Kristen Stewart is on fire. That’s a fact, and there’s no debating it. Whether you love or or you hate her (though you probably should just go for broke and love her no matter how many times she “inappropriately” uses the word f-ck), this interview is awesome and you should probably read the highlights.
Kristen on sexism:
“In personal conversations between director and actor, the male directors that I’ve worked with are just as emotional [as women]. Maybe it’s because I had to start having very intimate conversations with adult men at a very young age in order to get the work, but I’m really comfortable with dudes. I mean, we push boundaries in this business in terms of getting to know people. There are things that directors know about me that people shouldn’t know. But everyone’s really different. I’ve worked with women who I’ve never wanted to tell anything about myself to, and I’ve worked with guys who have been pouring wells of emotion. So emotional availability is not a gender-specific thing.”
On being like Snow White:
“There’s so much that Snow White has been deprived of in terms of having the proper time to really develop and hone who she is. She’s put in jail at the beginning of her life, so she’s a stunted person. She has a really idealized concept of what the world is, and how people should live, and how wonderful things all can be, and there is this debilitating isolation that she feels because she has been locked away in a little cell for seven years. And I can kind of relate to that. There is something . . . It’s not the reason that I wanted to do the movie, but the fans and people who loved Twilight, they do put you on this sort of different plane where you’re not real.”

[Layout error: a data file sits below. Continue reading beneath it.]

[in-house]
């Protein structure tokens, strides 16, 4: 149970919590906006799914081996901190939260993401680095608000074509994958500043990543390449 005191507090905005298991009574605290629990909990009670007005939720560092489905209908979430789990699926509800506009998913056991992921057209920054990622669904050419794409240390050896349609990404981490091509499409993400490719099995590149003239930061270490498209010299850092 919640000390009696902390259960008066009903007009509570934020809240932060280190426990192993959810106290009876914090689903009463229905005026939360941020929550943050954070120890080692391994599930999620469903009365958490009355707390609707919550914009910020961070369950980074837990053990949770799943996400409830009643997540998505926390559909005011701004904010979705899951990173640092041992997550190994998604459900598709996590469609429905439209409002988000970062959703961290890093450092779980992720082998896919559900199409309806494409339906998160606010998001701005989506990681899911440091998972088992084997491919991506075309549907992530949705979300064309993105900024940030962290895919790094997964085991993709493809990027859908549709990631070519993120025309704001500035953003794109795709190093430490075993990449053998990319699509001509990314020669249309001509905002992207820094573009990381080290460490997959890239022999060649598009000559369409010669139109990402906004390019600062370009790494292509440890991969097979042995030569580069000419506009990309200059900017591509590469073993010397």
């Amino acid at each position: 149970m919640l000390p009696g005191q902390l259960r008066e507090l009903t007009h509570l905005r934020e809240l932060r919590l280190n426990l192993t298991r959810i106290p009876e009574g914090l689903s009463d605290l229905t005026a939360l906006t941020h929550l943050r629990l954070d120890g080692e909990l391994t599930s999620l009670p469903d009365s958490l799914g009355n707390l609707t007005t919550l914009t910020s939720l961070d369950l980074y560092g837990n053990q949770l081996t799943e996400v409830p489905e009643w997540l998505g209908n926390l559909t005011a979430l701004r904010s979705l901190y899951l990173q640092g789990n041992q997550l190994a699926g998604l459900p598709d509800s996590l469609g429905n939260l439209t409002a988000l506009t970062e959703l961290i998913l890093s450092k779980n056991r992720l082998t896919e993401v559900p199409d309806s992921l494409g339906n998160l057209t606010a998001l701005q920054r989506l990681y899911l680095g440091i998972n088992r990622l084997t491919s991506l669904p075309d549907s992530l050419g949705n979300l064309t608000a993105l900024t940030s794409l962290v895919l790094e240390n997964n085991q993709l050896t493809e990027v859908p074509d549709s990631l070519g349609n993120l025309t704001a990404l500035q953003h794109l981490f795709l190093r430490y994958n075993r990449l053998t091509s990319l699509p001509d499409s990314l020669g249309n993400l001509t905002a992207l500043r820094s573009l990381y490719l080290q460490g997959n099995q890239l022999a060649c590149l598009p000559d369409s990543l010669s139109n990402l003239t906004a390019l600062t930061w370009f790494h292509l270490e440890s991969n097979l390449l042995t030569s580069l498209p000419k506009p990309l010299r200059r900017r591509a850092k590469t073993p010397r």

On Charlize Theron:
“She is unlike anyone I’ve ever encountered. She is one of those people who walks into a room and everyone knows it… She’s a fucking movie star. It’s funny, too, because she always says, “I’m not really a performer.” But I’m like, “Yeah, not at all.” [laughs] She’s an actor and a performer.”
How she knows she’s made it:
“I feel so extremely successful—and not just because I can greenlight a movie now. It’s because I’ve really only worked with people that I truly love, and I’ve only had bad experiences with one or two directors…[What was bad about those experiences…] I think it always boils down to people not being there for the right reasons, and not being there for the same reasons. It’s a miracle when things come together. But sometimes it just doesn’t happen—and when it doesn’t happen, you still have to finish the movie.
Playing an abused woman in ‘Welcome to the Rileys’:
“Playing a character like Mallory [in Welcome to the Rileys] is tough. Not to discredit anyone’s personal situation or actual life, but there are so many examples of girls like that, and a film can very easily become an almost clinical rundown of what leads someone to a certain position. It’s hard to play a part like that because you want everyone who has ever walked in those shoes to be like, “Yeah, I mean, that’s the way it goes . . .” Pity is a really odd thing with abused women. You don’t want anyone to think that you feel bad—even though you might. So it was just interesting to play that part and to work with James. I went down to New Orleans to do the film and lived by myself and trudged around the city. But walking away from that character . . . It probably still hasn’t gone away completely, but for the first little while afterwards, I was so sensitive and touchy in a way that my character would never be. I was so protective and defensive of young girls, and sex in general.
There’s a whole part done by Charlize, too, which you can read here, but I think we’re loving Kristen more than even Charlize these days … or at least, I am, at any rate.